Like poor Oliver, for more,"
And the creatures of thy brain
In our memory remain,
Till through them we seem to be
Old acquaintances of tiiee.
Much we hold it thee to greet,
Gladly sit we at thy feet ;
On thy features we would look,
As upon a living book,
And thy voice would grateful hear,
Glad to feel that Boz were near,
That his veritable soul
Held us by direct control :
Therefore, author loved the best,
Welcome, welcome to the West.

Chambermaid in love with Boots,
Toodles, Traddles, Tapley, Toots,
Betsey Trotwood, Mister Dick,
Susan Nipper, Mistress Chick,
Snevellicci, Lilyvick,
Mantalini's predilections
To transfer his warm affections
By poor Barnaby and Grip,
Flora, Nora, Nic and Gip,
Perrybingle, Pinch and Pip-
Welcome, long expected guest,
Welcome to the grateful West,

In immortal Weller's name, By the rare Micawber's fame, By the flogging wreaked on Squeers, By Job Trotter's fluent tears, By the beadle Bumble's fate At the hands of shrewish mate, By the famous Pickwick Club, By the dream of Gabriel Grubb, In the name of Snodgrass' muse, Tupnian's amorous interviews, Winkle's ludicrous mishaps, And the fat boy's countless naps; By Ben Allen and Bob Sawyer, By Miss Sally Brass, the lawyer, In the name of Newman Noggs, River Thames, and London fogs, Richard Swiveller's excess, Feasting with the Marchioness, By Jack Bunsby's oracles By the chime of Christmas bells, By the cricket on the hearth, By the sound of childish mirth, By spread tables of good cheer, Wayside inns and pots of beer, Hostess plump and jolly host, Coaches for the turnpike post,

In the name of gentle Nell,
Child of Light, beloved well-
Weeping, did we not behold
Roses on her bosom cold ?
Better we for every tear
Shed beside her snowy bier-
By the mournful group that played
Round the grave where Smike was laid,
By the life of Tiny Tim,
And the lesson taught by him,
Asking in his plaintive tone
God to “ bless us every one,”
By the sounding waves that bore
Little Paul to heaven's shore,
By thy yearning for the human
Good in every man and woman,
By each noble deed and word
That thy story-books record,
And each noble sentiment
Dickens to the world hath lent,
By the effort thou hast made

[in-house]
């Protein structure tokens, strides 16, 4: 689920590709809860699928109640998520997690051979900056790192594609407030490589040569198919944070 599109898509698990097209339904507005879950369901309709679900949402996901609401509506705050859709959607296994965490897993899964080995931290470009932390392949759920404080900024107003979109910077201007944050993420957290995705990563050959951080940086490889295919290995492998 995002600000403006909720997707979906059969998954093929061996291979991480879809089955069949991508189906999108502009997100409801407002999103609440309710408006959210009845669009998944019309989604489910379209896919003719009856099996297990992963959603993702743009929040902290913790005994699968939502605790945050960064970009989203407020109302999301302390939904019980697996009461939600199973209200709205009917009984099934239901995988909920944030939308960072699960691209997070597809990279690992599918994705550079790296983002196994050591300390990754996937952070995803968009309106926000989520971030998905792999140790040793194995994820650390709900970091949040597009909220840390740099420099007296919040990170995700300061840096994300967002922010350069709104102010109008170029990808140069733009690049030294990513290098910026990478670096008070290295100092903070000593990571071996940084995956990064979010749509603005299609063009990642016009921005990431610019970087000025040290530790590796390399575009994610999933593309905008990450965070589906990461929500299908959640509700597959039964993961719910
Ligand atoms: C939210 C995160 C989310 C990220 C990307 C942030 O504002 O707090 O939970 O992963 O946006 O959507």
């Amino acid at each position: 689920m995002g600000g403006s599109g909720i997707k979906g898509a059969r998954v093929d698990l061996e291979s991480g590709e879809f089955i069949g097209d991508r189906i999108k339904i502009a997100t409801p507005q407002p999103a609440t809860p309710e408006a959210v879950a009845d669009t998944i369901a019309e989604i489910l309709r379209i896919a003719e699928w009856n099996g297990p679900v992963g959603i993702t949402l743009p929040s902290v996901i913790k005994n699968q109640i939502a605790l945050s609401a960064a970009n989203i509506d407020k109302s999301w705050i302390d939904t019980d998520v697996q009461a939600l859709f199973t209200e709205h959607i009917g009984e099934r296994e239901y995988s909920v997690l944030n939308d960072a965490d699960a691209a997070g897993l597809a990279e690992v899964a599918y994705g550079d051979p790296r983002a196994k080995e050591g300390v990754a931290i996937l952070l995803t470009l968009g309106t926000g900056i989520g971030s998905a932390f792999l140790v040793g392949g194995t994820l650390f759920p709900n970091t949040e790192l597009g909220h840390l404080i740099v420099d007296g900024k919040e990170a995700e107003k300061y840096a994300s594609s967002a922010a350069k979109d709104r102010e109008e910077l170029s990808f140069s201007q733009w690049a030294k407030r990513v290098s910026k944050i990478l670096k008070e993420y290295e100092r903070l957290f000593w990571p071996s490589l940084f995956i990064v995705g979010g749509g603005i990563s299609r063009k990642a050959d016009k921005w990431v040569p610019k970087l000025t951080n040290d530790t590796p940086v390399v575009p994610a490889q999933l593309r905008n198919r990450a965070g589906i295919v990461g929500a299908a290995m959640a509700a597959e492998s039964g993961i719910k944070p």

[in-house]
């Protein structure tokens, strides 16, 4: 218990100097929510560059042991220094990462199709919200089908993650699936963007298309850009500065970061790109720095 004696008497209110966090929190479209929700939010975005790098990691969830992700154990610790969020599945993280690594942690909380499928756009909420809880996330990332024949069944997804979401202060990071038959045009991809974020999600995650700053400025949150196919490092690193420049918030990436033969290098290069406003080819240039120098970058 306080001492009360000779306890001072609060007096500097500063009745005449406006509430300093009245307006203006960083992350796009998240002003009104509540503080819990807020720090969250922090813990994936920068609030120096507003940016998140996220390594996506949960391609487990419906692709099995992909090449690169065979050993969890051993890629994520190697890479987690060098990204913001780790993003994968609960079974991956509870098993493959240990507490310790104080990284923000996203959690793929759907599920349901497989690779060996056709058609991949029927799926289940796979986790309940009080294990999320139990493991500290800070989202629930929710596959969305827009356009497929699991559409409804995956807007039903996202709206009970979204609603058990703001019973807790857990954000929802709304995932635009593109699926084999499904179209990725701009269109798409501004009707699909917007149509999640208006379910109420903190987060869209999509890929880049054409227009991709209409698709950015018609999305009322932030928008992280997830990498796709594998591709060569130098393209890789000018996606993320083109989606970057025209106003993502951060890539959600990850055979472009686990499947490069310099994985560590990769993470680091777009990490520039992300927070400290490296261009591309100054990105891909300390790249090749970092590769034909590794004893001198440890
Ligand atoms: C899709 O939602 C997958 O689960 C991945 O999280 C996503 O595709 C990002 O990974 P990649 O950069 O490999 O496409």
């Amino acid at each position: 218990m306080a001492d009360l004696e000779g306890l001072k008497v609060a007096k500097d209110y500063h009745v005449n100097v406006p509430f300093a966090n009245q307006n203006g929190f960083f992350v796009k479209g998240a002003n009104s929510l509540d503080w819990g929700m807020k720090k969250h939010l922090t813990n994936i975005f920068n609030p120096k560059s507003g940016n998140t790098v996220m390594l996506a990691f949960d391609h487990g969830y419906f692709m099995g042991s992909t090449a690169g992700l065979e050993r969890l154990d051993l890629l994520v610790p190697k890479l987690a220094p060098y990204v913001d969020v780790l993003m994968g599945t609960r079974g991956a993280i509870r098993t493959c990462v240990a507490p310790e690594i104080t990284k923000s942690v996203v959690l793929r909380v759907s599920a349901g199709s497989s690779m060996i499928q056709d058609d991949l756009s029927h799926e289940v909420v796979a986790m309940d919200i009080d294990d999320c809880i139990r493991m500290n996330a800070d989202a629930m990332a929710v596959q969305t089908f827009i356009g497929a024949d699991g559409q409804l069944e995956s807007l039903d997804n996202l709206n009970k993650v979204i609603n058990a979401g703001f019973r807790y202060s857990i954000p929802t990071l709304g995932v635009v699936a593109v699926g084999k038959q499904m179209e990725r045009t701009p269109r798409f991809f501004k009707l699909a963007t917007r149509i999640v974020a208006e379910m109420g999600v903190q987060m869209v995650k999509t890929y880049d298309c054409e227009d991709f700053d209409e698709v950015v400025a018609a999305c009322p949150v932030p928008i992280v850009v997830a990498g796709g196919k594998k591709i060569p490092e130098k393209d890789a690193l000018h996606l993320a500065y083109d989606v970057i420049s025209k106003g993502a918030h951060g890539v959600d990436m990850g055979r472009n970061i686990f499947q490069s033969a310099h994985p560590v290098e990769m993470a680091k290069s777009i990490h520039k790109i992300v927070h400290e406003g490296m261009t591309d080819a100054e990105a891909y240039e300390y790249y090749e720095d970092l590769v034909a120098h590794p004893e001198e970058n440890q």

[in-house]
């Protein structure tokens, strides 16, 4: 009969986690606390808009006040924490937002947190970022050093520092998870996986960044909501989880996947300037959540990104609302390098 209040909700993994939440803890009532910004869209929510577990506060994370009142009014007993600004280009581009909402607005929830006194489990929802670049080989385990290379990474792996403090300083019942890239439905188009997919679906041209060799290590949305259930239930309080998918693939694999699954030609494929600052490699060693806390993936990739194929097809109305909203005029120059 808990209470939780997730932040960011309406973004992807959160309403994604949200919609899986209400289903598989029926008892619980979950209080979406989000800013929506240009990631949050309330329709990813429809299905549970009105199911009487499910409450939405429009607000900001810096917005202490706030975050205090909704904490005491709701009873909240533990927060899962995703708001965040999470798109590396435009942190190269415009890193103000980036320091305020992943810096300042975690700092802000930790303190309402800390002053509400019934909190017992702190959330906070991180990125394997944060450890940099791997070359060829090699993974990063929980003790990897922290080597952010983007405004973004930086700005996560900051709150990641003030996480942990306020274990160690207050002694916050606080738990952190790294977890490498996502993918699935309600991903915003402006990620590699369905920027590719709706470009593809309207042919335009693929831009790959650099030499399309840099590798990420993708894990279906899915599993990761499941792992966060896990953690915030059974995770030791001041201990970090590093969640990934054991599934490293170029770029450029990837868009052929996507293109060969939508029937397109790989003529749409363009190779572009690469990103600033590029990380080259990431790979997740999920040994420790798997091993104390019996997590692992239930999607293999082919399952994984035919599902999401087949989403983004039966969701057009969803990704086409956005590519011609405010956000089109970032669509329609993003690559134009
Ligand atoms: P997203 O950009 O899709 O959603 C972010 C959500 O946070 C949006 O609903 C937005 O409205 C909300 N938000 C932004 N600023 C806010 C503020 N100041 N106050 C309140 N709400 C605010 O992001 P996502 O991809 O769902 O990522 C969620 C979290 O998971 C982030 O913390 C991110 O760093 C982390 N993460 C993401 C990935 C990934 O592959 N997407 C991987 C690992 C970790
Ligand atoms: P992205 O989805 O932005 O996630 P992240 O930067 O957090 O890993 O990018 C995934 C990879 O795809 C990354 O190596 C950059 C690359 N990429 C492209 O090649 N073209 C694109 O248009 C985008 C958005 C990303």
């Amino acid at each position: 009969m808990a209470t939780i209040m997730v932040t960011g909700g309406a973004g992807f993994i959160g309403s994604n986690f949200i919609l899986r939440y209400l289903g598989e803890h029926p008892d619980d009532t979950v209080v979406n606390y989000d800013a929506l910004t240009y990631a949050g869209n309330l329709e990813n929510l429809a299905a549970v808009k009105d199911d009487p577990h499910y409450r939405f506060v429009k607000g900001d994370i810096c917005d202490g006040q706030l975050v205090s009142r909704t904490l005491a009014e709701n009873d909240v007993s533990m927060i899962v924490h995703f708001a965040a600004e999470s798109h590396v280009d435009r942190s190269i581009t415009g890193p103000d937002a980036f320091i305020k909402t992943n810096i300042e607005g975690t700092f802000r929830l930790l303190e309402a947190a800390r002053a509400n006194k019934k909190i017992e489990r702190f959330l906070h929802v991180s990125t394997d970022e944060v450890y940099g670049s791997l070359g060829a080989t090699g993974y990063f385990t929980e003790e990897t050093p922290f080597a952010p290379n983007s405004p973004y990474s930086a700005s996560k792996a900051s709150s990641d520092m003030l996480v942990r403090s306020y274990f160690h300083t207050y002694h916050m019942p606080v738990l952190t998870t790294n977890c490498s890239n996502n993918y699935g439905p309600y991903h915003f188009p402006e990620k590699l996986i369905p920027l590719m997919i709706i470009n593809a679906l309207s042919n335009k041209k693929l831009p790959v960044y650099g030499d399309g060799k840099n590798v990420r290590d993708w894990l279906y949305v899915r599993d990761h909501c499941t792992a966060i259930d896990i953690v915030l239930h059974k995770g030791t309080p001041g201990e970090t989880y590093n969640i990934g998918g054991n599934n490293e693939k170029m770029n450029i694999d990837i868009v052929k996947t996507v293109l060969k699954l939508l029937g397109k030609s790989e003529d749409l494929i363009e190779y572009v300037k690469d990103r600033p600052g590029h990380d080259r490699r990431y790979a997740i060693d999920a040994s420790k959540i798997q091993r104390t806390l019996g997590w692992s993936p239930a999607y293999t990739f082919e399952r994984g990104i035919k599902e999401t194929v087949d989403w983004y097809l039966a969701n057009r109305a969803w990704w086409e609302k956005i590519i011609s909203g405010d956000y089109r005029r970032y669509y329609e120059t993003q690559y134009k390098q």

Truth and true reform to aid,
By thy hope of man's relief
Finally from want and grief,
By thy never-failing trust
That the God of love is just-
We would meet and welcome thee,
Preacher of humanity :
Welcome fills the throbbing breast
Of the sympathetic West.

-W. H. Venable.

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She lives where all the golden year

Her summer roses blow; The dusky children of the sun

Before her come and go.

I see her face, I hear her voice,

Does she remember mine? And what to her is now the boy

Who fed her father's kine ? What cares she that the orioles build

For other eyes than oursThat other hands with nuts are filled,

And other laps with flowers ?
O playmate in the golden time!

Our mossy seat is green,
Its fringing violets blosson yet,

The old trees o'er it lean.

There haply with her jeweled hands

She smooths her silken gown-
No more the homespun lap wherein

I shook the walnuts down.
The wild grapes wait us by the brook,

The brown nuts on the hill,
And still the May-day flowers make sweet

The woods of Folly mill.
The lilies blossom in the pond,

The bird bulds in the tree,
The dark pines sing on Ramoth hill

The slow song of the sea.
I wonder if she thinks of them,

And how the old time seems-
If ever the pines of Ramoth wood

Are sounding in her dreams.

The winds so sweet with birch and fern

A sweeter memory blow;
And there in spring the veeries sing

The song of long ago.
And still the pines of Ramoth wood

Are moaning like the sea -
The moaning of the sea of change
Between myself and thee!

- John G. Whittier.